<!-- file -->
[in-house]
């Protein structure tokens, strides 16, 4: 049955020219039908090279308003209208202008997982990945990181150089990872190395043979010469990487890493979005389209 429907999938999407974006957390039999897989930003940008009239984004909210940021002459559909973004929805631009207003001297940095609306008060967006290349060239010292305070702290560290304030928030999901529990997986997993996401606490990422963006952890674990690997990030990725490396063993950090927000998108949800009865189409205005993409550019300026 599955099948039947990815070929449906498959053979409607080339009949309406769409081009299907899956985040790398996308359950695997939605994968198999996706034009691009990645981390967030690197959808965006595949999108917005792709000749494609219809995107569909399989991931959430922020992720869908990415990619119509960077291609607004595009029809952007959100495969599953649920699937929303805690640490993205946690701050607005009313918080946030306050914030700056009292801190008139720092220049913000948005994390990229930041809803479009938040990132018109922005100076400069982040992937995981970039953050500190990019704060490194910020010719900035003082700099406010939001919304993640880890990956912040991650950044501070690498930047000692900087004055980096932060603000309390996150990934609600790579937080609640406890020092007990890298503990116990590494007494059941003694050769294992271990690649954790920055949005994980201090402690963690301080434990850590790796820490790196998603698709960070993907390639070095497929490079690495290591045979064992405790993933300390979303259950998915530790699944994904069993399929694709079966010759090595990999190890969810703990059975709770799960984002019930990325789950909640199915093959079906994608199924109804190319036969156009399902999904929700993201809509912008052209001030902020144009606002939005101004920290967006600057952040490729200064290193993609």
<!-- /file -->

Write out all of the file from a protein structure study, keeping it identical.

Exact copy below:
[in-house]
């Protein structure tokens, strides 16, 4: 049955020219039908090279308003209208202008997982990945990181150089990872190395043979010469990487890493979005389209 429907999938999407974006957390039999897989930003940008009239984004909210940021002459559909973004929805631009207003001297940095609306008060967006290349060239010292305070702290560290304030928030999901529990997986997993996401606490990422963006952890674990690997990030990725490396063993950090927000998108949800009865189409205005993409550019300026 599955099948039947990815070929449906498959053979409607080339009949309406769409081009299907899956985040790398996308359950695997939605994968198999996706034009691009990645981390967030690197959808965006595949999108917005792709000749494609219809995107569909399989991931959430922020992720869908990415990619119509960077291609607004595009029809952007959100495969599953649920699937929303805690640490993205946690701050607005009313918080946030306050914030700056009292801190008139720092220049913000948005994390990229930041809803479009938040990132018109922005100076400069982040992937995981970039953050500190990019704060490194910020010719900035003082700099406010939001919304993640880890990956912040991650950044501070690498930047000692900087004055980096932060603000309390996150990934609600790579937080609640406890020092007990890298503990116990590494007494059941003694050769294992271990690649954790920055949005994980201090402690963690301080434990850590790796820490790196998603698709960070993907390639070095497929490079690495290591045979064992405790993933300390979303259950998915530790699944994904069993399929694709079966010759090595990999190890969810703990059975709770799960984002019930990325789950909640199915093959079906994608199924109804190319036969156009399902999904929700993201809509912008052209001030902020144009606002939005101004920290967006600057952040490729200064290193993609």